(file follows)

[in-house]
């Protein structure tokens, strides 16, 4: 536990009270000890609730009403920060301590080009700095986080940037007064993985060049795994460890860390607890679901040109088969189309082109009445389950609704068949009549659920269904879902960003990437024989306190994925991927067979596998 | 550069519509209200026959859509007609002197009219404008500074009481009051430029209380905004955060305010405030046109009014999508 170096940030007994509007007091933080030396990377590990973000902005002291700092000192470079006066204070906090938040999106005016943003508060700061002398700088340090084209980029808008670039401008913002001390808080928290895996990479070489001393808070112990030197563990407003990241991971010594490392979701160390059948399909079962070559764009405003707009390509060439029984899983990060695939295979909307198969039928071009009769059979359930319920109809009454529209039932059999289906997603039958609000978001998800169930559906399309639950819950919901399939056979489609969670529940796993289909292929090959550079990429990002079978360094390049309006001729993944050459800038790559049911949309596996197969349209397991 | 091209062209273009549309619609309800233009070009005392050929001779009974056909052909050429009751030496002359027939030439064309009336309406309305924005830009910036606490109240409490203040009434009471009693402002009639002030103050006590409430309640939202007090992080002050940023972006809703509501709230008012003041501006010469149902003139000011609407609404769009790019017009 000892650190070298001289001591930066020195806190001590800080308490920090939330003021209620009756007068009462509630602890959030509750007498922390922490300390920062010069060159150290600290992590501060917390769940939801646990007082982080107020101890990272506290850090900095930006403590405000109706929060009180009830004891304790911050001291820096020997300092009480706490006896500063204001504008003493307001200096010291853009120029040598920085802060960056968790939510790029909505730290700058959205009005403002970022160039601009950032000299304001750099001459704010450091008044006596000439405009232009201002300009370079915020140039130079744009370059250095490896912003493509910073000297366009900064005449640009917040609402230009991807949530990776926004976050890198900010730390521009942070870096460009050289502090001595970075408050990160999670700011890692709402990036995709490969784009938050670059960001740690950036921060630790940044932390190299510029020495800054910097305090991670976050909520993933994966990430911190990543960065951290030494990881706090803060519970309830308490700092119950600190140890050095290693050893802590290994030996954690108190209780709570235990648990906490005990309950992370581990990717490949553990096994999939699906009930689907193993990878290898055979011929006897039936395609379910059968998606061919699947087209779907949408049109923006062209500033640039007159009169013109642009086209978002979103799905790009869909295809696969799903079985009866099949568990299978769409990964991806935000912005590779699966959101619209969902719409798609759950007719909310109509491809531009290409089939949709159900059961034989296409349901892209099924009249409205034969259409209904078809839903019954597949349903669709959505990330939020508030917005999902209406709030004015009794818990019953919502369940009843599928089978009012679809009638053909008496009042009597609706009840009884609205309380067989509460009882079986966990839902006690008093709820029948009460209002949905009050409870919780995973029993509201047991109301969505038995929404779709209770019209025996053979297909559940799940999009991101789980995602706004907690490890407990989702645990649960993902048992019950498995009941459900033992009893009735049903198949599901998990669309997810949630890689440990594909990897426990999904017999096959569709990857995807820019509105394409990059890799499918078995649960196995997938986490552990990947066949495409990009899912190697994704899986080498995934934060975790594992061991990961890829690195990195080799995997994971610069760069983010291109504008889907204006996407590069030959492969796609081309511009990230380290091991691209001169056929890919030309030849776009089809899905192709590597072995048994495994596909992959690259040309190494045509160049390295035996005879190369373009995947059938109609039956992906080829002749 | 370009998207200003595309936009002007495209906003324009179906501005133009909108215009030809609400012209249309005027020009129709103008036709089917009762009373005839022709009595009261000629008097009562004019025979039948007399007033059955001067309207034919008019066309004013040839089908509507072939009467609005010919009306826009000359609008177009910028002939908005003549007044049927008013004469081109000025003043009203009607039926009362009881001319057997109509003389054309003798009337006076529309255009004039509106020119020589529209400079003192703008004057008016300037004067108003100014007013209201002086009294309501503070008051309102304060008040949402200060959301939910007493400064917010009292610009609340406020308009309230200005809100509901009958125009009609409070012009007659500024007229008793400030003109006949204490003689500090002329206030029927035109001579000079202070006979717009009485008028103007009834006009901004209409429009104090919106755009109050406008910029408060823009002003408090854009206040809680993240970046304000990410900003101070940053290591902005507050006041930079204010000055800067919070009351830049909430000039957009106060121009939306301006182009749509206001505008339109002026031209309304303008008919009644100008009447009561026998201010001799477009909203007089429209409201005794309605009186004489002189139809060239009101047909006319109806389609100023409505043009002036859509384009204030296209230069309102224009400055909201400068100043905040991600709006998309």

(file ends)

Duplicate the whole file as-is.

[in-house]
């Protein structure tokens, strides 16, 4: 536990009270000890609730009403920060301590080009700095986080940037007064993985060049795994460890860390607890679901040109088969189309082109009445389950609704068949009549659920269904879902960003990437024989306190994925991927067979596998 | 550069519509209200026959859509007609002197009219404008500074009481009051430029209380905004955060305010405030046109009014999508 170096940030007994509007007091933080030396990377590990973000902005002291700092000192470079006066204070906090938040999106005016943003508060700061002398700088340090084209980029808008670039401008913002001390808080928290895996990479070489001393808070112990030197563990407003990241991971010594490392979701160390059948399909079962070559764009405003707009390509060439029984899983990060695939295979909307198969039928071009009769059979359930319920109809009454529209039932059999289906997603039958609000978001998800169930559906399309639950819950919901399939056979489609969670529940796993289909292929090959550079990429990002079978360094390049309006001729993944050459800038790559049911949309596996197969349209397991 | 091209062209273009549309619609309800233009070009005392050929001779009974056909052909050429009751030496002359027939030439064309009336309406309305924005830009910036606490109240409490203040009434009471009693402002009639002030103050006590409430309640939202007090992080002050940023972006809703509501709230008012003041501006010469149902003139000011609407609404769009790019017009 000892650190070298001289001591930066020195806190001590800080308490920090939330003021209620009756007068009462509630602890959030509750007498922390922490300390920062010069060159150290600290992590501060917390769940939801646990007082982080107020101890990272506290850090900095930006403590405000109706929060009180009830004891304790911050001291820096020997300092009480706490006896500063204001504008003493307001200096010291853009120029040598920085802060960056968790939510790029909505730290700058959205009005403002970022160039601009950032000299304001750099001459704010450091008044006596000439405009232009201002300009370079915020140039130079744009370059250095490896912003493509910073000297366009900064005449640009917040609402230009991807949530990776926004976050890198900010730390521009942070870096460009050289502090001595970075408050990160999670700011890692709402990036995709490969784009938050670059960001740690950036921060630790940044932390190299510029020495800054910097305090991670976050909520993933994966990430911190990543960065951290030494990881706090803060519970309830308490700092119950600190140890050095290693050893802590290994030996954690108190209780709570235990648990906490005990309950992370581990990717490949553990096994999939699906009930689907193993990878290898055979011929006897039936395609379910059968998606061919699947087209779907949408049109923006062209500033640039007159009169013109642009086209978002979103799905790009869909295809696969799903079985009866099949568990299978769409990964991806935000912005590779699966959101619209969902719409798609759950007719909310109509491809531009290409089939949709159900059961034989296409349901892209099924009249409205034969259409209904078809839903019954597949349903669709959505990330939020508030917005999902209406709030004015009794818990019953919502369940009843599928089978009012679809009638053909008496009042009597609706009840009884609205309380067989509460009882079986966990839902006690008093709820029948009460209002949905009050409870919780995973029993509201047991109301969505038995929404779709209770019209025996053979297909559940799940999009991101789980995602706004907690490890407990989702645990649960993902048992019950498995009941459900033992009893009735049903198949599901998990669309997810949630890689440990594909990897426990999904017999096959569709990857995807820019509105394409990059890799499918078995649960196995997938986490552990990947066949495409990009899912190697994704899986080498995934934060975790594992061991990961890829690195990195080799995997994971610069760069983010291109504008889907204006996407590069030959492969796609081309511009990230380290091991691209001169056929890919030309030849776009089809899905192709590597072995048994495994596909992959690259040309190494045509160049390295035996005879190369373009995947059938109609039956992906080829002749 | 370009998207200003595309936009002007495209906003324009179906501005133009909108215009030809609400012209249309005027020009129709103008036709089917009762009373005839022709009595009261000629008097009562004019025979039948007399007033059955001067309207034919008019066309004013040839089908509507072939009467609005010919009306826009000359609008177009910028002939908005003549007044049927008013004469081109000025003043009203009607039926009362009881001319057997109509003389054309003798009337006076529309255009004039509106020119020589529209400079003192703008004057008016300037004067108003100014007013209201002086009294309501503070008051309102304060008040949402200060959301939910007493400064917010009292610009609340406020308009309230200005809100509901009958125009009609409070012009007659500024007229008793400030003109006949204490003689500090002329206030029927035109001579000079202070006979717009009485008028103007009834006009901004209409429009104090919106755009109050406008910029408060823009002003408090854009206040809680993240970046304000990410900003101070940053290591902005507050006041930079204010000055800067919070009351830049909430000039957009106060121009939306301006182009749509206001505008339109002026031209309304303008008919009644100008009447009561026998201010001799477009909203007089429209409201005794309605009186004489002189139809060239009101047909006319109806389609100023409505043009002036859509384009204030296209230069309102224009400055909201400068100043905040991600709006998309």